Though delivering a child is both amazing and memorable, mistakes and errors can often occur. The result can be a lifetime of pain and suffering for the child and family. To address this, a family must keep in mind that the Court has little sympathy for a family or counsel who misses deadlines created. On June 9th, 2016, the NY Court of Appeals affirmed the dismissal of a case involving a brain damage baby.
Wally G vs. NY City Health and Hospitals Corporation involved an infant Plaintiff who was born prematurely by emergency cesarean section at New York City Health and Hospitals Corp. (HHC) in June 2005. C-Section is a method of delivering the baby when often the baby can not be delivered vaginally or is in fetal distress. Here, Wally G was transferred to the neonatal intensive care unit and discharged in stable condition in August 2005.
Under New York Law, the family, if they believe malpractice occurred must serve a notice of claim against the City within 90 days of when the malpractice occurred. If they serve later than 90 days, they must request Court permission. Here, in January 2007, more than 90 days after the claim arose, without first obtaining leave of court as required by General Municipal Law 50-e (5), plaintiff served a notice of claimagainst HHC claiming that the hospital committed negligence and malpractice arising out of failure to properly treat and manage his mother’s prenatal care, causing the infant to sustain brain damage, cognitive defects, developmental, speech and psychomotor delays fetal and respiratory distress and seizure disorder.
The time to file for permission to serve a late notice of claim is really as soon as possible but no later than 1 year and 90 days after the malpractice occurred. Here Plaintiff filed suit in August 2008, but waited until December 2010, to seek permission to serve late notice of claim. The Appellate Division which is the second level of court in New York after the Supreme Court affirmed dismissal, finding unreasonable an excuse that counsel waited because he needed to receive medical records from HHC. The court held that plaintiff failed to show that the medical records put HHC on notice that the alleged malpractice would subsequently give rise to brain damage as a result of birth trauma and hypoxia,” There was a strong dissent written in that case.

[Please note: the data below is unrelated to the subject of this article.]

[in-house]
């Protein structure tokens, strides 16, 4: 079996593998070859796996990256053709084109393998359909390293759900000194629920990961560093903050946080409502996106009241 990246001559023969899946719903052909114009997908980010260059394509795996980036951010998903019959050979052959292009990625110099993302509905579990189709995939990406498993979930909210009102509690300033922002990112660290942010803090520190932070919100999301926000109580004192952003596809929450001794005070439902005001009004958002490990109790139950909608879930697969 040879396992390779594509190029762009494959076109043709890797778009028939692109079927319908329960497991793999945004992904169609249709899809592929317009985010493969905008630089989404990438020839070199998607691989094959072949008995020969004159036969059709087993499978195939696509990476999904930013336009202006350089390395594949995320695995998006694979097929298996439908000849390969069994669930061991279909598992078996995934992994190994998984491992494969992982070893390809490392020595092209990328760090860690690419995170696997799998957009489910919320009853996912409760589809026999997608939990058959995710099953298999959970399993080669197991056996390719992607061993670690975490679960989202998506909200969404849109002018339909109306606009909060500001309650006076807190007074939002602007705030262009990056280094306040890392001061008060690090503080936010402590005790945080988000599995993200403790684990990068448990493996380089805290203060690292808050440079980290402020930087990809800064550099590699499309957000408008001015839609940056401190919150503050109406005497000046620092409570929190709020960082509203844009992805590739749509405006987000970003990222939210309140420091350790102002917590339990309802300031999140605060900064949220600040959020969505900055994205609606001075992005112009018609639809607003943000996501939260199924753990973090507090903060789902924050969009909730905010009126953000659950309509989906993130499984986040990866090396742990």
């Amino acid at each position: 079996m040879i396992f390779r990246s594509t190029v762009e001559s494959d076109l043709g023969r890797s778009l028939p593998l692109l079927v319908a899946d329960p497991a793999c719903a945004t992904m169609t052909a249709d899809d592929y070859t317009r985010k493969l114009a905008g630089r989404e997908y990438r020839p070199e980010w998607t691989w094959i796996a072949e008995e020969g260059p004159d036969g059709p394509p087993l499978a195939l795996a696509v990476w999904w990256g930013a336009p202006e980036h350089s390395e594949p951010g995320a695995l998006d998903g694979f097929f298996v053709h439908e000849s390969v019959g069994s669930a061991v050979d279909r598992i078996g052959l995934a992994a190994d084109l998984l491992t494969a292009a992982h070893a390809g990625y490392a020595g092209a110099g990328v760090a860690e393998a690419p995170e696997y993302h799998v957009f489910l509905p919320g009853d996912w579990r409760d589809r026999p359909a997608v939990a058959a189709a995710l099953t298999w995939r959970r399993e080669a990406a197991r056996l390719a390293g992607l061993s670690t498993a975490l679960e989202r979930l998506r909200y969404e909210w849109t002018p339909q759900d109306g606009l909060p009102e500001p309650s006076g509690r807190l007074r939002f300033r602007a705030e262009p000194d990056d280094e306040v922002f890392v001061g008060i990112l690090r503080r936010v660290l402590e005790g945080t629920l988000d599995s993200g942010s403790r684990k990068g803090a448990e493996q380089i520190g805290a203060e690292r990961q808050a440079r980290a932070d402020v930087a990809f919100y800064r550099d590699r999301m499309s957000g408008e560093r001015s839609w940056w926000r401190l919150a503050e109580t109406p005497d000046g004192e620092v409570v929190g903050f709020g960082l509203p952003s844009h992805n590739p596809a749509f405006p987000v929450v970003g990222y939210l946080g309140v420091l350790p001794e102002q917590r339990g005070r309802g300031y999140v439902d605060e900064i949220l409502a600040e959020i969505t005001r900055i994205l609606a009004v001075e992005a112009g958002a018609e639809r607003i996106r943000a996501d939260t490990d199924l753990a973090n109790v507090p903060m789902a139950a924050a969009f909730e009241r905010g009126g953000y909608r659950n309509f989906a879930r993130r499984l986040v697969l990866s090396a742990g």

This past week the highest court in our state, The New York Court of Appeals affirmed the dismissal. Contrary to plaintiff’s argument, the medical records must do more than “suggest” that an injury occurred as a result of malpractice in order for the medical provider to have actual knowledge of essential facts.
Like the appellate division, the majority of the court found that although the plaintiff’s expert interpreted the records to show that they contained sufficient information about the underlying malpractice that the hospital and HHC would be aware of the facts and could have anticipated a lawsuit was filed and there being no prejudice to HHC, the records could have been interpreted differently and thus not give HHC enough information.
The Plaintiff and a dissenting judge felt that the records did not do enough to suggest that an injury occurred as a result of malpractice.
The lesson learned and something we always do at Leav & Steinberg, LLP is to monitor the particular deadlines and make sure we file suit or request permission to do so as soon as practical. Here the Court’s decision has denied this infant and his family all access to the redress and recover damages.